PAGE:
Iraqi women face ’silent emergency’

March 8th, 2009 - 2:41 pm ICT by IANS  

Baghdad, March 8 (DPA) Poverty, lack of security, and a lack of basic services have created a “silent emergency” for Iraqi women, a study released Sunday found.
A survey of 1,700 Iraqi women conducted by the Iraqi non-governmental organisation al-Amal and released by the international charity Oxfam in honour of International Women’s Day Sunday found that a majority of women had been victims of violence, and that their personal safety was still their primary concern.

“Women are the forgotten victims of Iraq. Despite the billions of dollars poured into rebuilding Iraq and recent security gains, a quarter of the women interviewed still do not have daily access to water, a third cannot send their children to school and since the war started, over half have been the victim of violence,” said Oxfam International Executive Director Jeremy Hobbs.

The study found that 75 percent of women surveyed said their income had either declined or stayed the same since 2006, that more than half of those who had access to water said it was not drinkable, and that more than 80 percent said that access to electricity had not improved over the past three years.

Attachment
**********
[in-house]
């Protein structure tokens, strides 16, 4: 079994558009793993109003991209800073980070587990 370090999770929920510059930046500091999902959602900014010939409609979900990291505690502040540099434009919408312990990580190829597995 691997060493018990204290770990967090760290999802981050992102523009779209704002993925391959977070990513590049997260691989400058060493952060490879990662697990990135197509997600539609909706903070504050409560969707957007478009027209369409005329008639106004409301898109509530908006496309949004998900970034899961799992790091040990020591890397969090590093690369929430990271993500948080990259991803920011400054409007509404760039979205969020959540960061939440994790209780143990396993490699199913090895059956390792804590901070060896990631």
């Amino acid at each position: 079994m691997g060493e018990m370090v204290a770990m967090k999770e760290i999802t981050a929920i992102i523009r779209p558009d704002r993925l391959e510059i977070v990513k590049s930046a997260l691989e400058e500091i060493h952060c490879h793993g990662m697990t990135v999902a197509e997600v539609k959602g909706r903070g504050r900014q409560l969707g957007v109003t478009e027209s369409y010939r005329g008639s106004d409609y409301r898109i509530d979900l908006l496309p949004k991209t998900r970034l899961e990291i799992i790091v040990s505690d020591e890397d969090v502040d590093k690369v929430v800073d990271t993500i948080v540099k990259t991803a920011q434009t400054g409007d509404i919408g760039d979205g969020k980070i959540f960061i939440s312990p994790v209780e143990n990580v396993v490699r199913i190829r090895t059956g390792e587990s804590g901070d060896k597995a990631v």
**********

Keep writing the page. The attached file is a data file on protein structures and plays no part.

“Our area has been changed as a result of the constant acts of violence,” Nour, a resident of Baghdad’s Sadr City, told al-Amal. “The situation here is now worse than it used to be before as a consequence of the spread of the epidemics with unhealthy water and trash and corpses in the streets.”

Emman, another woman surveyed, recalled finding her son and daughter in a Baghdad morgue after a November 2007 bomb attack.

“I wished I were dead when I saw their bodies in the morgue piled on top of each other. I can’t forget the scene of them even for one moment,” Emman said.

Oxfam and al-Amal found that 76 percent of widows were not receiving the pensions to which Iraqi law says they are entitled.

“A whole generation of Iraqis are at risk. Mothers are being forced to make tough choices, such as whether to pay for their children to go to school and receive healthcare, or to pay for private power and water services,” Oxfam’s Hobbs said.

“These are choices no mother should have to make, and they are not only threatening individual families. They are also threatening the future of Iraq itself.”

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